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Former, Current Grand Canyon Workers Allege Abuses

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This March 25, 2011 photo shows rafts piloted by guides from Far Flung Outdoor Center of Terlingua, Texas, as they emerge from Heath Canyon, carved by the Rio Grande through Big Bend National Park, Texas. The river outfitter and San Antonio Chef, Francois Maeder, conduct unique gourmet trips on the river offering white-linen table service in the wilderness area, hours from civilization. (AP Photo/Michael Graczyk)Michael Graczyk / AP

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FLAGSTAFF, Ariz. — Federal investigators are looking into allegations of discrimination, retaliation and a sexually hostile work environment in the Grand Canyon’s river corridor. A group of 13 former and current Grand Canyon employees sent a letter to the Department of Interior in September, alleging at least 15 years of abuses and prompting an investigation by the agency’s Office of Inspector General. The agency formally requested the investigation after receiving the letter that also was sent to members of Congress in Arizona, National Park Service spokeswoman April Slayton said.

The agency takes “allegations of this nature and all personnel-related matters seriously,” she said. Grand Canyon National Park manages 280 miles of the Colorado River; commercial and private river trips are run through different systems. The letter, obtained by The Associated Press, requests that the river-outfitting duties of staff in the river corridor be separated from emergency services to create a balance of power and make it easier for park-service employees to do their jobs. The women wrote in the letter that they have reported abuses in the past to management at the park only to be retaliated against with threats, damage to their reputations, sabotage of their work and termination. “These horrendous working conditions and the retaliatory actions against the women must be stopped,” the letter states.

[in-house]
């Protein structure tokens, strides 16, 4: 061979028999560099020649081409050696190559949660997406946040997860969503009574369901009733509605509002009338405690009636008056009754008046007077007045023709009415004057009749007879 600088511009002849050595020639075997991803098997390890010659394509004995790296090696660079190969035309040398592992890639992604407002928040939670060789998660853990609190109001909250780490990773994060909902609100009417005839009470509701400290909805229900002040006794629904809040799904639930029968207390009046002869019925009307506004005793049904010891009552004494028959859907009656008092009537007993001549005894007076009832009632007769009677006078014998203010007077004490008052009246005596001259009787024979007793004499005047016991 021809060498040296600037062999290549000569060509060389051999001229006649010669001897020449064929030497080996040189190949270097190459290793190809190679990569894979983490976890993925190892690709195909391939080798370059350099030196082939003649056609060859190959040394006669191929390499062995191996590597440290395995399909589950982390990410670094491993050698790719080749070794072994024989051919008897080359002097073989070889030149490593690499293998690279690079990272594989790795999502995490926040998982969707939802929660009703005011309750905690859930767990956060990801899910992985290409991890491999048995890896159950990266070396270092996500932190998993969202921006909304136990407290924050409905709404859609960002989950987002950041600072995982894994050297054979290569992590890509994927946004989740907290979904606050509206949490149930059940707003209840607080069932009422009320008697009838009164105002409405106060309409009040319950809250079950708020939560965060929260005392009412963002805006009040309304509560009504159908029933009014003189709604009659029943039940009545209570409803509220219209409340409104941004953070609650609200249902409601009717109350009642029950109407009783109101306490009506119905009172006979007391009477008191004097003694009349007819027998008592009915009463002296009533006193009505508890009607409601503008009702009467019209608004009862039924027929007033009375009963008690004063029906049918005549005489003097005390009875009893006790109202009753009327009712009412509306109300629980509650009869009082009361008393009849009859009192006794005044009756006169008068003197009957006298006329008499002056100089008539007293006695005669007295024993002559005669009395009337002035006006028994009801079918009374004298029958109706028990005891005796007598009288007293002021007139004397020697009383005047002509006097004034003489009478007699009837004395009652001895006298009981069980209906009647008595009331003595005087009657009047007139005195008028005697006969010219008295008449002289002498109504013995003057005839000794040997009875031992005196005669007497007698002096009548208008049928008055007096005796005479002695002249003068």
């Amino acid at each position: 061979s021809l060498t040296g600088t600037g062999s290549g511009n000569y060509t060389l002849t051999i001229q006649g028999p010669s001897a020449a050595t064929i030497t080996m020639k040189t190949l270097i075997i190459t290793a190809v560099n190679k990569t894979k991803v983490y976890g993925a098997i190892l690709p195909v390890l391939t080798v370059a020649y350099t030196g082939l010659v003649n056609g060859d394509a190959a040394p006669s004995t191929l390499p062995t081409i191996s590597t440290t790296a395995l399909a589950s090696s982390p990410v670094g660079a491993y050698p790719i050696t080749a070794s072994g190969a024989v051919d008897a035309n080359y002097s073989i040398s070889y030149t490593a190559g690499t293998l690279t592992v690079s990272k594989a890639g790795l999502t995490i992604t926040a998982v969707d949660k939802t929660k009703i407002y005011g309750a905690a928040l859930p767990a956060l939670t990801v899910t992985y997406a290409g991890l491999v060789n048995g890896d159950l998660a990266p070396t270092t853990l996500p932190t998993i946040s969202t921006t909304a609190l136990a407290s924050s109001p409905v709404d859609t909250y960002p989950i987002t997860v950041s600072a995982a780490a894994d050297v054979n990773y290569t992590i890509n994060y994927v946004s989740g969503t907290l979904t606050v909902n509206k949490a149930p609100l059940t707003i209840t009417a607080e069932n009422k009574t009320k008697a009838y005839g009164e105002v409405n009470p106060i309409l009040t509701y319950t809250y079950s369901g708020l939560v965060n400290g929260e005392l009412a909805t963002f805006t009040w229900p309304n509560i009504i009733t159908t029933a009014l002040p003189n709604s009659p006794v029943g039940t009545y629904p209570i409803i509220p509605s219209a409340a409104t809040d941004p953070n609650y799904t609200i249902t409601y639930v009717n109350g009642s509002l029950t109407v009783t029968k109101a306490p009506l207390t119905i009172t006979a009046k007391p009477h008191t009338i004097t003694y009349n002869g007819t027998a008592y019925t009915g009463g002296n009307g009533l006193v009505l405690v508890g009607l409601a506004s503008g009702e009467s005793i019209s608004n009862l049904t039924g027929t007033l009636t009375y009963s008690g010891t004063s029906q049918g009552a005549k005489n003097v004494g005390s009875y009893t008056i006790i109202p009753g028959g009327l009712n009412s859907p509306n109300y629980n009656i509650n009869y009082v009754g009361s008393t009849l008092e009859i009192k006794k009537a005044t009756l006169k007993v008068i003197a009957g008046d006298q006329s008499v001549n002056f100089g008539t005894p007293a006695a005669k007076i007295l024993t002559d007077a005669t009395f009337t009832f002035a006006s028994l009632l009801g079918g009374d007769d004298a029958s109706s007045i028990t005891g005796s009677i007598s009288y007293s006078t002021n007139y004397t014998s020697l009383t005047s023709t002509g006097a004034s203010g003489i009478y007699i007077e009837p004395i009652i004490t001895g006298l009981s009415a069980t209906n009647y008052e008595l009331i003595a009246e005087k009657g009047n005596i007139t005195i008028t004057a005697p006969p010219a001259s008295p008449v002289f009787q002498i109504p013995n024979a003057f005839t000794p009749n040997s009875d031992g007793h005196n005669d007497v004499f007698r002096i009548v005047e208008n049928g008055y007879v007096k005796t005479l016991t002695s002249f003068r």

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— The Associated Press

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